A berserk gunman, screaming 'I've killed a thousand and...


SAN DIEGO, Calif. -- A berserk gunman, screaming 'I've killed a thousand and I'll kill a thousand more,' slaughtered 20 men, women and children at a McDonald's restaurant Wednesday before a police marksman killed him to end the worst single massacre in the nation's history.

The killer was identified as James Oliver Huberty, 41, a balding, unemployed security guard who a neighbor described as a drug-user who 'went crazy' when his wife and children left him.


Armed with an automatic rifle, a shotgun and pistol, Huberty walked into the fast-food restaurant about a half mile from the Mexican border about 4 p.m. PDT.

'He just came in and started shooting,' said Police Lt. Paul Ybarrando.

Officers said Huberty, wearing military fatigues and a black T-shirt, opened fire with the automatic rifle, then with his other weapons, and patrons and passersby began falling.

'I've killed a thousand. I'll kill a thousand more,' witnesses quoted him as saying as the shooting began.

Seventeen persons, 'a lot of them children' were killed inside the restaurant in a bloody 10 minutes of rapid firing, police said. The other three were killed outside, one of them a young boy blasted from his bicycle.


Ten other persons managed to flee, some of them crashing out through the restaurant windows. Four hid inside the building during an hour and 10-minute standoff in which Huberty held off police.

Thirteen people were hospitalized, some in critical condition.

'It looked like something I've never seen before in my life -- men, women, little children all shot,' San Diego Police Chief William Kollender said.

'It was a sickening massacre,' he said.

One of the dead was a 4-month-old girl and a 4-year-old girl was wounded. Among the dead were a mother, father and their child.

San Diego Mayor Roger Hedgecock told reporters the shooting appeared to be an isolated act. 'It was the act of a single individual. It does not have anything to do with terrorism, the Olympics or anything else,' Hedgecock said.

Detective Ybarrando said the investigation 'all points to that of an isolated individual, possibly psychotic.'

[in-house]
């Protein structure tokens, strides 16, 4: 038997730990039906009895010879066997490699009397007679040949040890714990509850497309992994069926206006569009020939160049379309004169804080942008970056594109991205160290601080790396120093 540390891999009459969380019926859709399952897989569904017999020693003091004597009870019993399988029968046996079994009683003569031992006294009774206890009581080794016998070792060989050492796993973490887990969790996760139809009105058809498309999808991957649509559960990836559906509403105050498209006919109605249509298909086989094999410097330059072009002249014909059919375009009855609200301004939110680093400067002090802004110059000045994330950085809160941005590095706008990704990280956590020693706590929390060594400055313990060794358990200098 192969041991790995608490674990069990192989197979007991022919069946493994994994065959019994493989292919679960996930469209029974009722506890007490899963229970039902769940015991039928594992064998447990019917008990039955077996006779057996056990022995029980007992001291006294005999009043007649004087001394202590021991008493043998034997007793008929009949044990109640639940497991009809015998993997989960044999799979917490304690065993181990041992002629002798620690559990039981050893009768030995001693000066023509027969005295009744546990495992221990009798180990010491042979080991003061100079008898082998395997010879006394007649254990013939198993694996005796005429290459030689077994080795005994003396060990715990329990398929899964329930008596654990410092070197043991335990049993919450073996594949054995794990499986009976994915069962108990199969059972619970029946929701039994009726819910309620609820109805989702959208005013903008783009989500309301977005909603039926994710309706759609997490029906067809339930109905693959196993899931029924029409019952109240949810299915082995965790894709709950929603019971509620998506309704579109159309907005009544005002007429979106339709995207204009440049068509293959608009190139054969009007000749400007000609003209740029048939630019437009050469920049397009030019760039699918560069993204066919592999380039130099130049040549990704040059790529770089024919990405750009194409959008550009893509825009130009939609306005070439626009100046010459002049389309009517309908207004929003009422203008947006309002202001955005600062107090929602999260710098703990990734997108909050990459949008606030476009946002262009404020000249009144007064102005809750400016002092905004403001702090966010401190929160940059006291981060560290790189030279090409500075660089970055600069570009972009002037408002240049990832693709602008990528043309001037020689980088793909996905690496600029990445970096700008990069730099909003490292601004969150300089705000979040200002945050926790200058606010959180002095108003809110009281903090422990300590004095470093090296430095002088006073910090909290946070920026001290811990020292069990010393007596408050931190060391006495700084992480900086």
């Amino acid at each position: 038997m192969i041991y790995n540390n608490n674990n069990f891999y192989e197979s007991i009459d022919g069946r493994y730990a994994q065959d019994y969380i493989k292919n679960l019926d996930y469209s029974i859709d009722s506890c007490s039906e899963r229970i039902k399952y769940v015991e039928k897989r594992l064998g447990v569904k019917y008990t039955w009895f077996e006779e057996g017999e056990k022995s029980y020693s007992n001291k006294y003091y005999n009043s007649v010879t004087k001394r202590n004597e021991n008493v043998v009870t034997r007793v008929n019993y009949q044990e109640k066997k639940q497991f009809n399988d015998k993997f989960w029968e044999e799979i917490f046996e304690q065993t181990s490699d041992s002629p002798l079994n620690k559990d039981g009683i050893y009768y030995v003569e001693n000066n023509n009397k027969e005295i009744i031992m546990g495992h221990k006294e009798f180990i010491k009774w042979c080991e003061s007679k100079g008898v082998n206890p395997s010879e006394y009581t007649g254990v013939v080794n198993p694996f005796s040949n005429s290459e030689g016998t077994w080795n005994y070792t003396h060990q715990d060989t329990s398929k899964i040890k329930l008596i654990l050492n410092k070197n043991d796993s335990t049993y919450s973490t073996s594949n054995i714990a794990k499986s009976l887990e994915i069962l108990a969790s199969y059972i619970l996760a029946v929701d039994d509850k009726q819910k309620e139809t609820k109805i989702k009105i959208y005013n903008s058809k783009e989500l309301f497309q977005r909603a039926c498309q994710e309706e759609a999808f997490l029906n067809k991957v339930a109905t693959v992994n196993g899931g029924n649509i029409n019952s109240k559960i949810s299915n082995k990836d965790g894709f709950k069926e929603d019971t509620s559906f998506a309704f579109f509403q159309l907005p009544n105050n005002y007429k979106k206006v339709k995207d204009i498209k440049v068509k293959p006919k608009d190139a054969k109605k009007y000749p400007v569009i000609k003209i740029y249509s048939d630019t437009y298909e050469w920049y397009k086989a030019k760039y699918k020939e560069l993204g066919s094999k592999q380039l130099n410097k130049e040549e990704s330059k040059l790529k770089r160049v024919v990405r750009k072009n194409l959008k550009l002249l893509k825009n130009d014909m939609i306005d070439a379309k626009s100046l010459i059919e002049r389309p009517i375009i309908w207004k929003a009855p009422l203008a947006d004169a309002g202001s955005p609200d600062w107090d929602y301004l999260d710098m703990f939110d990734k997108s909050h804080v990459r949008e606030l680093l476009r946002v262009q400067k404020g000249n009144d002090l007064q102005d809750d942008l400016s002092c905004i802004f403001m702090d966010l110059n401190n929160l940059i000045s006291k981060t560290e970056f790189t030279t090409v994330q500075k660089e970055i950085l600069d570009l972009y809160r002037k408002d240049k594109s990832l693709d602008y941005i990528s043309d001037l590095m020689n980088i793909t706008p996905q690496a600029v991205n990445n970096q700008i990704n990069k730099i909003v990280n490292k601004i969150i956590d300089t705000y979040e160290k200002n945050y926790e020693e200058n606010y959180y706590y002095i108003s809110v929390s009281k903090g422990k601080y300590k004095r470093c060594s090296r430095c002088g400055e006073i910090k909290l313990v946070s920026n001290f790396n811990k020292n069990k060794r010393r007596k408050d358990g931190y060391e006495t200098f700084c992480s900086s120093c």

Huberty had moved from Massillon, Ohio, last December to the border town San Ysidro district of San Diego with his wife and two children. He lived a block from the scene of the massacre.

A neighbor in the old apartment building where Huberty lived said he had moved recently from another location after a splitup with his wife.


The neighbor, Dusty Briseno, 16, said Huberty had become a drug-user after the breakup.

'He got violent on drugs,' Miss Briseno said. 'What caused it was that his wife left with the kids.

'He went crazy.'

After the initial outburst of shooting, police arrived and waited for more than an hour before a SWAT team marksman on a building top fired one shot and killed Huberty instantly. The slaughter was the worst multiple killing by a single gunman in U.S. history, topping the 1966 shooting of 16 people by a sniper firing on students from atop a tower at the University of Texas in Austin.

Victims dropped both inside and outside the fast-food restaurant, located near Interstate 5 about a half mile from the Mexican border in the San Diego district of San Ysidro.

'Even people lying on the floor were moaning,' one witness said. 'He would go through the crowd picking them off one by one.'

A teenage witness identifying himself only as Frank said the gunman, wearing camouflage pants and a black T-shirt, 'came in and just said 'freeze' and then he just started shooting. It was terrible. One woman got shot right here (pointing to his right temple).'


'They were simply caught eating their dinner and were killed on the spot,' said San Diego Mayor Roger Hedgecock, who toured the bloody scene with police. 'It was a barbaric act. It is a tragedy that will go beyond the lives that were lost.'

Hedgecock said he saw a family group, an elderly woman and some men in their 30s -- all dead inside the restaurant. Two men at a table were shot down as they ate, one falling to the ground and the other slumping head first into his dinner.

Other witnesses said a woman passed a wounded baby into the arms of onlookers during the shooting. She begged bystanders to take care of the child after she was wounded.

The infant was reported in stable condition with several wounds.

Two boys who rode their bicycles to the restaurant were killed immediately. Also killed were a woman and a man walking up to the door.

'There are piles of bodies in there,' Police Cmdr. Larry Gore said. 'The rifle shots could be heard up and down the street.'

One investigator said people inside and outside 'just didn't have a chance.'

The scene was a jumble of broken glass, blood and lifeless bodies. The restaurant's windows were riddled with bullet holes, as were several car windows.


The gunman's body was lying face down, his weapons at his side.

During the siege, police tried unsuccessfully to stop the shooting by trying to mediate. The gunman's wife was called to scene, but she never made contact with the killer, police said.

Kollender said the SWAT officers responded 'exactly the way they were taught.'

He said the police marksmen knew there were people still alive inside the building, but waited until they could pick the killer out and get a clear shot.

'Their restraint at that moment probably saved a number of lives,' the mayor said.

Police spokeswoman Ann Nance said, 'We had hostage negotiators there and homicide investigators and an attempt was made to contact him (the gunman), but it was unsuccessful. We were never able to contact him at all. He was shooting.'

There were 15 people inside the restaurant, she said. The wounded were rushed to three hospitals and a command post was set up to deal with the relatives of the victims who were with someone killed or injured.

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